They leave to escape angry townspeople who believe Emmett got off easy, having caused the fatal fall of a taunting local boy by punching him in the nose. The whip-smart Billy, who exhibits OCD–like symptoms, convinces Emmett to drive them to San Francisco to reunite with their mother, who left town eight years ago. He insists she's there, based on postcards she sent before completely disappearing from their lives. But when Emmett's prized red Studebaker is "borrowed" by two rambunctious, New York–bound escapees from the juvie facility he just left, Emmett takes after them via freight train with Billy in tow. Billy befriends a Black veteran named Ulysses who's been riding the rails nonstop since returning home from World War II to find his wife and baby boy gone. A modern picaresque with a host of characters, competing points of view, wandering narratives, and teasing chapter endings, Towles' third novel is even more entertaining than his much-acclaimed A Gentleman in Moscow (2016). You can quibble with one or two plot turns, but there's no resisting moments such as Billy's encounter, high up in the Empire State Building in the middle of the night, with professor Abacus Abernathe, whose Compendium of Heroes, Adventurers, and Other Intrepid Travelers he's read 24 times. A remarkable blend of sweetness and doom, Towles' novel is packed with revelations about the American myth, the art of storytelling, and the unrelenting pull of history.

An exhilarating ride through Americana.

Pub Date: Oct. 5, 2021

ISBN: 978-0-73-522235-9

Page Count: 592

Publisher: Viking

Review Posted Online: June 22, 2021

Kirkus Reviews Issue: July 15, 2021

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As the pieces of this magical literary puzzle snap together, a flicker of hope is sparked for our benighted world.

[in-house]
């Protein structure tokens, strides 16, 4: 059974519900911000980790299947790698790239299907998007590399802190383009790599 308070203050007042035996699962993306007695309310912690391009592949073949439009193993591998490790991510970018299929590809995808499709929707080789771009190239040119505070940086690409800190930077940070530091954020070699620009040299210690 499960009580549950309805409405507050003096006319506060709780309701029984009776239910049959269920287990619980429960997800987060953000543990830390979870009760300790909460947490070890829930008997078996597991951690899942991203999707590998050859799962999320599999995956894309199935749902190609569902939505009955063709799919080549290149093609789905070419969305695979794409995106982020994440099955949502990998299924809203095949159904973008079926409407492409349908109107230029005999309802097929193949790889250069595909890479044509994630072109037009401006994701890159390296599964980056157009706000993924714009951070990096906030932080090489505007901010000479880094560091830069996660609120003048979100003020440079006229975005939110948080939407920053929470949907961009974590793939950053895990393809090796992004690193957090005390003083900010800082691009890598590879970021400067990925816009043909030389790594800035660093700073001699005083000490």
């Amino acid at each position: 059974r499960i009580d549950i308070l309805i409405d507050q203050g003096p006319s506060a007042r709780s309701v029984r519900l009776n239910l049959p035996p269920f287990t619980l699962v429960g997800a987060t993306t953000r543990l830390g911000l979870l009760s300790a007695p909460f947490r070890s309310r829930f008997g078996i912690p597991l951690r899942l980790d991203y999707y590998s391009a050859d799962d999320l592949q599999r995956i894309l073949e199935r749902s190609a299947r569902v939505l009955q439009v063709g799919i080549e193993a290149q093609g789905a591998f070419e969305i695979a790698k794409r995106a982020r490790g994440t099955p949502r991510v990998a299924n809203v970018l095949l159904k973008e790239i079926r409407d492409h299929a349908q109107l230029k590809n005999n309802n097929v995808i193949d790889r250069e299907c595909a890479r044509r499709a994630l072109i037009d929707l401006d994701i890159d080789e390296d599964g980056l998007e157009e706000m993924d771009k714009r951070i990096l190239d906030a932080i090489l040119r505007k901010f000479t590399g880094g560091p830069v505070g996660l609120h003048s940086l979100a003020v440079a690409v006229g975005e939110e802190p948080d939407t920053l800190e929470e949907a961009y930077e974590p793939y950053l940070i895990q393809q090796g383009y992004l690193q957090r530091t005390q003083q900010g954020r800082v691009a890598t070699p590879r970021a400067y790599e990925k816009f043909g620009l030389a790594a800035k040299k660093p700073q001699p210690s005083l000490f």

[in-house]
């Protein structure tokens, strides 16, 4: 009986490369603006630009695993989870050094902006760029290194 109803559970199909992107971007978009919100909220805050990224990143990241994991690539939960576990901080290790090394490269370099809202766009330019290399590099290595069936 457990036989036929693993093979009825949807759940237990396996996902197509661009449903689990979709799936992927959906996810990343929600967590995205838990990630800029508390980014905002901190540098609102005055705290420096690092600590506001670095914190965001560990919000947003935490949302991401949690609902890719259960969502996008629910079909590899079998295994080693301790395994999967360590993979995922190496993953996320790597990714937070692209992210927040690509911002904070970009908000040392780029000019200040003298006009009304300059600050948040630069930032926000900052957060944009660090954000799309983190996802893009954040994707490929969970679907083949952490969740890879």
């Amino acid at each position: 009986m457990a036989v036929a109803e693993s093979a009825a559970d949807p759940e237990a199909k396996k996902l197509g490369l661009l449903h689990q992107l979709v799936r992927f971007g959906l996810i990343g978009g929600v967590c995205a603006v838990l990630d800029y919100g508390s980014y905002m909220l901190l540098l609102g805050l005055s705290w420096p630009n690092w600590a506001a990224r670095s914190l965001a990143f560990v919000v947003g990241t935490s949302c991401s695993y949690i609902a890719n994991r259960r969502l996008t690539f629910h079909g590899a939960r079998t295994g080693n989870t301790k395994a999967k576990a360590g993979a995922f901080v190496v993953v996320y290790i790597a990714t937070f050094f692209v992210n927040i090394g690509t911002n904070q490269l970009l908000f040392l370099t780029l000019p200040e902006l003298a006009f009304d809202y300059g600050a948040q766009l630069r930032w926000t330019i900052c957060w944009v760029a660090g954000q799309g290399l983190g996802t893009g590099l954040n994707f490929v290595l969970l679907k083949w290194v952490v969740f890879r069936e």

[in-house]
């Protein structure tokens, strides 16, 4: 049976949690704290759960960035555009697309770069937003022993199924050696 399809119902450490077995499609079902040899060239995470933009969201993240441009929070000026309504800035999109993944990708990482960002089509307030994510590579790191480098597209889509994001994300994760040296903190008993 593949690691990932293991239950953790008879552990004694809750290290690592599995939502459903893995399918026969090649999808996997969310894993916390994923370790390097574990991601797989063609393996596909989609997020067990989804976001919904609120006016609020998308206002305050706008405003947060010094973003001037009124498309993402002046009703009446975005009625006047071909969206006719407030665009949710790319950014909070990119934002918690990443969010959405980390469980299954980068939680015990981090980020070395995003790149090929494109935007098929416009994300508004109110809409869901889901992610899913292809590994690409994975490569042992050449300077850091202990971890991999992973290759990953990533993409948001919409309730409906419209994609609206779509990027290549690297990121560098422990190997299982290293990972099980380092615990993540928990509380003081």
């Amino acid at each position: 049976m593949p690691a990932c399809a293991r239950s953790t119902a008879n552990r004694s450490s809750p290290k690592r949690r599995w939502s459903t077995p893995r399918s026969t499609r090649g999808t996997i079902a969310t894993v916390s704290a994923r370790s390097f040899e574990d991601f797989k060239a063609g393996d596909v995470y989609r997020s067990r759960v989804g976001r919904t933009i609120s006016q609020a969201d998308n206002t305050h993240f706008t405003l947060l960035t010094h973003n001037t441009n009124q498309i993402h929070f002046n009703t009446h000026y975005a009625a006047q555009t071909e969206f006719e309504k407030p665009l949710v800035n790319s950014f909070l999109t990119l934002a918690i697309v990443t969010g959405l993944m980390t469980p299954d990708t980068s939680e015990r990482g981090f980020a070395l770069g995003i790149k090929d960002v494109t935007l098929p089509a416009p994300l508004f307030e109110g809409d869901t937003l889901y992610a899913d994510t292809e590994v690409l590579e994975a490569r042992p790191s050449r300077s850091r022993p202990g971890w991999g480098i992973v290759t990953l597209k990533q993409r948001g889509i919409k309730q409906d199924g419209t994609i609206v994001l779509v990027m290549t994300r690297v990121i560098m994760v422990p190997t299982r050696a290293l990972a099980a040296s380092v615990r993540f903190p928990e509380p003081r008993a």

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  • New York Times Bestseller

  • National Book Award Finalist

CLOUD CUCKOO LAND

An ancient Greek manuscript connects humanity's past, present, and future.

Stranger, whoever you are, open this to learn what will amaze you” wrote Antonius Diogenes at the end of the first century C.E.—and millennia later, Pulitzer Prize winner Doerr is his fitting heir. Around Diogenes' manuscript, "Cloud Cuckoo Land"—the author did exist, but the text is invented—Doerr builds a community of readers and nature lovers that transcends the boundaries of time and space. The protagonist of the original story is Aethon, a shepherd whose dream of escaping to a paradise in the sky leads to a wild series of adventures in the bodies of beast, fish, and fowl. Aethon's story is first found by Anna in 15th-century Constantinople; though a failure as an apprentice seamstress, she's learned ancient Greek from an elderly scholar. Omeir, a country boy of the same period, is rejected by the world for his cleft lip—but forms the deepest of connections with his beautiful oxen, Moonlight and Tree. In the 1950s, Zeno Ninis, a troubled ex–GI in Lakeport, Idaho, finds peace in working on a translation of Diogenes' recently recovered manuscript. In 2020, 86-year-old Zeno helps a group of youngsters put the story on as a play at the Lakeport Public Library—unaware that an eco-terrorist is planting a bomb in the building during dress rehearsal. (This happens in the first pages of the book and continues ticking away throughout.) On a spaceship called the Argos bound for Beta Oph2 in Mission Year 65, a teenage girl named Konstance is sequestered in a sealed room with a computer named Sybil. How could she possibly encounter Zeno's translation? This is just one of the many narrative miracles worked by the author as he brings a first-century story to its conclusion in 2146.

As the pieces of this magical literary puzzle snap together, a flicker of hope is sparked for our benighted world.

Pub Date: Sept. 28, 2021

ISBN: 978-1-982168-43-8

Page Count: 656

Publisher: Scribner

Review Posted Online: June 29, 2021

Kirkus Reviews Issue: July 15, 2021